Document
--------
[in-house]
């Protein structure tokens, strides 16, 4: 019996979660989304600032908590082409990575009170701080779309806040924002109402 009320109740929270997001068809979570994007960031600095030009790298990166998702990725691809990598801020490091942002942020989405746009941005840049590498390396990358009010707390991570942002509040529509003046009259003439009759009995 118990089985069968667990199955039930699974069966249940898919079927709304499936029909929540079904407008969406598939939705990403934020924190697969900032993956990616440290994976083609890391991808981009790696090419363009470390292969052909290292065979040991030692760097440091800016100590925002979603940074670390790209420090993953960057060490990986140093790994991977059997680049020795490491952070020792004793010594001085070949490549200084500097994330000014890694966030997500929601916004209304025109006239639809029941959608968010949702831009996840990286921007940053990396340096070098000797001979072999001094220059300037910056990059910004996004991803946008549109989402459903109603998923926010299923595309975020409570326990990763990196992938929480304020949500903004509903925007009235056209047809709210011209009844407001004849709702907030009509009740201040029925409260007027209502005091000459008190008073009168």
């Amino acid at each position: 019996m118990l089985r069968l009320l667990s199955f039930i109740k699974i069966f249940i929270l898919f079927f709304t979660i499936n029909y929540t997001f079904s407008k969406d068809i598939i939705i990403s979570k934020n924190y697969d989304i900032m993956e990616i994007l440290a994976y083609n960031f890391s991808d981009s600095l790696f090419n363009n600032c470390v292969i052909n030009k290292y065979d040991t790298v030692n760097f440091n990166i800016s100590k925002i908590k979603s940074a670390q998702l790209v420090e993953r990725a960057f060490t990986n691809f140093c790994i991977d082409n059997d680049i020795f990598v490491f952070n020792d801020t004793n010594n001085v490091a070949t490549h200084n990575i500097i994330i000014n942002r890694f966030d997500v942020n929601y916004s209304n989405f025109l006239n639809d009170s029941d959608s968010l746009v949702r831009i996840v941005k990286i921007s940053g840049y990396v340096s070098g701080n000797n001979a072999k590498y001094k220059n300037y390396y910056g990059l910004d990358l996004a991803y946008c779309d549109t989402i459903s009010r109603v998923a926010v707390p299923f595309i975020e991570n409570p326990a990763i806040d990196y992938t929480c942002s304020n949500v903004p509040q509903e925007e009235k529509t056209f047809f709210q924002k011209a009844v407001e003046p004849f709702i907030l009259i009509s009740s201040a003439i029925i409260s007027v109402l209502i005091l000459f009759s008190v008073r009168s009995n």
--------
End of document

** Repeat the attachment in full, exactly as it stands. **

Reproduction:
[in-house]
């Protein structure tokens, strides 16, 4: 019996979660989304600032908590082409990575009170701080779309806040924002109402 009320109740929270997001068809979570994007960031600095030009790298990166998702990725691809990598801020490091942002942020989405746009941005840049590498390396990358009010707390991570942002509040529509003046009259003439009759009995 118990089985069968667990199955039930699974069966249940898919079927709304499936029909929540079904407008969406598939939705990403934020924190697969900032993956990616440290994976083609890391991808981009790696090419363009470390292969052909290292065979040991030692760097440091800016100590925002979603940074670390790209420090993953960057060490990986140093790994991977059997680049020795490491952070020792004793010594001085070949490549200084500097994330000014890694966030997500929601916004209304025109006239639809029941959608968010949702831009996840990286921007940053990396340096070098000797001979072999001094220059300037910056990059910004996004991803946008549109989402459903109603998923926010299923595309975020409570326990990763990196992938929480304020949500903004509903925007009235056209047809709210011209009844407001004849709702907030009509009740201040029925409260007027209502005091000459008190008073009168």
């Amino acid at each position: 019996m118990l089985r069968l009320l667990s199955f039930i109740k699974i069966f249940i929270l898919f079927f709304t979660i499936n029909y929540t997001f079904s407008k969406d068809i598939i939705i990403s979570k934020n924190y697969d989304i900032m993956e990616i994007l440290a994976y083609n960031f890391s991808d981009s600095l790696f090419n363009n600032c470390v292969i052909n030009k290292y065979d040991t790298v030692n760097f440091n990166i800016s100590k925002i908590k979603s940074a670390q998702l790209v420090e993953r990725a960057f060490t990986n691809f140093c790994i991977d082409n059997d680049i020795f990598v490491f952070n020792d801020t004793n010594n001085v490091a070949t490549h200084n990575i500097i994330i000014n942002r890694f966030d997500v942020n929601y916004s209304n989405f025109l006239n639809d009170s029941d959608s968010l746009v949702r831009i996840v941005k990286i921007s940053g840049y990396v340096s070098g701080n000797n001979a072999k590498y001094k220059n300037y390396y910056g990059l910004d990358l996004a991803y946008c779309d549109t989402i459903s009010r109603v998923a926010v707390p299923f595309i975020e991570n409570p326990a990763i806040d990196y992938t929480c942002s304020n949500v903004p509040q509903e925007e009235k529509t056209f047809f709210q924002k011209a009844v407001e003046p004849f709702i907030l009259i009509s009740s201040a003439i029925i409260s007027v109402l209502i005091l000459f009759s008190v008073r009168s009995n």